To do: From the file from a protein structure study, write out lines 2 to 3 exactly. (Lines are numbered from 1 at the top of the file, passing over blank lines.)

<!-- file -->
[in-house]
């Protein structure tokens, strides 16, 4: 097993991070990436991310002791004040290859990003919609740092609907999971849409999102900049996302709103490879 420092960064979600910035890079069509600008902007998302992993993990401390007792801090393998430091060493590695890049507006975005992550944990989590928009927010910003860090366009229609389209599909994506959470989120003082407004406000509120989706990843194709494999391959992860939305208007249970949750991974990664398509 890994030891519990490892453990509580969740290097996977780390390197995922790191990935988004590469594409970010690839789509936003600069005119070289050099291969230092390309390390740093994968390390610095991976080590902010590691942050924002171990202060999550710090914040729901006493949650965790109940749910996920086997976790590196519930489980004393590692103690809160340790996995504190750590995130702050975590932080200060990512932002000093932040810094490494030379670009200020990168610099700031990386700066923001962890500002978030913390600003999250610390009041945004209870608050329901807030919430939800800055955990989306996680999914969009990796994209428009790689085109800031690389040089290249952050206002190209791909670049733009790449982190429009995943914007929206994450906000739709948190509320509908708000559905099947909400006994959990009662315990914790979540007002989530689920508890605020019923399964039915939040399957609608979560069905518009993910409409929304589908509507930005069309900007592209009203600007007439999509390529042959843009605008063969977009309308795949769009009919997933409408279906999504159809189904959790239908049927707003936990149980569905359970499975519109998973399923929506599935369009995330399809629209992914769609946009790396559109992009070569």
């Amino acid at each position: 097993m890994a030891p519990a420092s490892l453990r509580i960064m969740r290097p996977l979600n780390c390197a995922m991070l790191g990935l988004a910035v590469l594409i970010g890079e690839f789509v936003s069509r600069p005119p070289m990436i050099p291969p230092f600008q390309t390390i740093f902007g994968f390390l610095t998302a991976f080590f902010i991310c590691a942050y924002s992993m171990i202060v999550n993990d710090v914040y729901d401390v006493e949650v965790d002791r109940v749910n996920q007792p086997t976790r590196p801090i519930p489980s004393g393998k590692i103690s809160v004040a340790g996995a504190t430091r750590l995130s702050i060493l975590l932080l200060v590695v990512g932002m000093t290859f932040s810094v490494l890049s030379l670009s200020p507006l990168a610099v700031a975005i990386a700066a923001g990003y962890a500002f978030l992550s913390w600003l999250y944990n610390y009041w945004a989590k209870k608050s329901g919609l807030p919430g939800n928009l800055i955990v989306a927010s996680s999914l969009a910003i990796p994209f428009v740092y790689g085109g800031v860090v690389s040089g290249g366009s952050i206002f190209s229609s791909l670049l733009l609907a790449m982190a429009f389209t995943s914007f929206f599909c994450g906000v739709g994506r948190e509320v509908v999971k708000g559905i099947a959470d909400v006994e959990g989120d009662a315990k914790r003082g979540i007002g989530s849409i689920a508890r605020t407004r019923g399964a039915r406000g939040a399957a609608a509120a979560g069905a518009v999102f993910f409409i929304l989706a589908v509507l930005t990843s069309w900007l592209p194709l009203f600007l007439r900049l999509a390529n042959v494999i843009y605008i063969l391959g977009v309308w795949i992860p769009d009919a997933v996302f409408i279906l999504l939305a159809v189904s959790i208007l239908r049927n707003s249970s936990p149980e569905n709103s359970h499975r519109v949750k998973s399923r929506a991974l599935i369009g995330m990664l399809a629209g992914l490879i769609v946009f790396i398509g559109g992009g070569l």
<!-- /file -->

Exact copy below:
């Protein structure tokens, strides 16, 4: 097993991070990436991310002791004040290859990003919609740092609907999971849409999102900049996302709103490879 420092960064979600910035890079069509600008902007998302992993993990401390007792801090393998430091060493590695890049507006975005992550944990989590928009927010910003860090366009229609389209599909994506959470989120003082407004406000509120989706990843194709494999391959992860939305208007249970949750991974990664398509 890994030891519990490892453990509580969740290097996977780390390197995922790191990935988004590469594409970010690839789509936003600069005119070289050099291969230092390309390390740093994968390390610095991976080590902010590691942050924002171990202060999550710090914040729901006493949650965790109940749910996920086997976790590196519930489980004393590692103690809160340790996995504190750590995130702050975590932080200060990512932002000093932040810094490494030379670009200020990168610099700031990386700066923001962890500002978030913390600003999250610390009041945004209870608050329901807030919430939800800055955990989306996680999914969009990796994209428009790689085109800031690389040089290249952050206002190209791909670049733009790449982190429009995943914007929206994450906000739709948190509320509908708000559905099947909400006994959990009662315990914790979540007002989530689920508890605020019923399964039915939040399957609608979560069905518009993910409409929304589908509507930005069309900007592209009203600007007439999509390529042959843009605008063969977009309308795949769009009919997933409408279906999504159809189904959790239908049927707003936990149980569905359970499975519109998973399923929506599935369009995330399809629209992914769609946009790396559109992009070569």
């Amino acid at each position: 097993m890994a030891p519990a420092s490892l453990r509580i960064m969740r290097p996977l979600n780390c390197a995922m991070l790191g990935l988004a910035v590469l594409i970010g890079e690839f789509v936003s069509r600069p005119p070289m990436i050099p291969p230092f600008q390309t390390i740093f902007g994968f390390l610095t998302a991976f080590f902010i991310c590691a942050y924002s992993m171990i202060v999550n993990d710090v914040y729901d401390v006493e949650v965790d002791r109940v749910n996920q007792p086997t976790r590196p801090i519930p489980s004393g393998k590692i103690s809160v004040a340790g996995a504190t430091r750590l995130s702050i060493l975590l932080l200060v590695v990512g932002m000093t290859f932040s810094v490494l890049s030379l670009s200020p507006l990168a610099v700031a975005i990386a700066a923001g990003y962890a500002f978030l992550s913390w600003l999250y944990n610390y009041w945004a989590k209870k608050s329901g919609l807030p919430g939800n928009l800055i955990v989306a927010s996680s999914l969009a910003i990796p994209f428009v740092y790689g085109g800031v860090v690389s040089g290249g366009s952050i206002f190209s229609s791909l670049l733009l609907a790449m982190a429009f389209t995943s914007f929206f599909c994450g906000v739709g994506r948190e509320v509908v999971k708000g559905i099947a959470d909400v006994e959990g989120d009662a315990k914790r003082g979540i007002g989530s849409i689920a508890r605020t407004r019923g399964a039915r406000g939040a399957a609608a509120a979560g069905a518009v999102f993910f409409i929304l989706a589908v509507l930005t990843s069309w900007l592209p194709l009203f600007l007439r900049l999509a390529n042959v494999i843009y605008i063969l391959g977009v309308w795949i992860p769009d009919a997933v996302f409408i279906l999504l939305a159809v189904s959790i208007l239908r049927n707003s249970s936990p149980e569905n709103s359970h499975r519109v949750k998973s399923r929506a991974l599935i369009g995330m990664l399809a629209g992914l490879i769609v946009f790396i398509g559109g992009g070569l």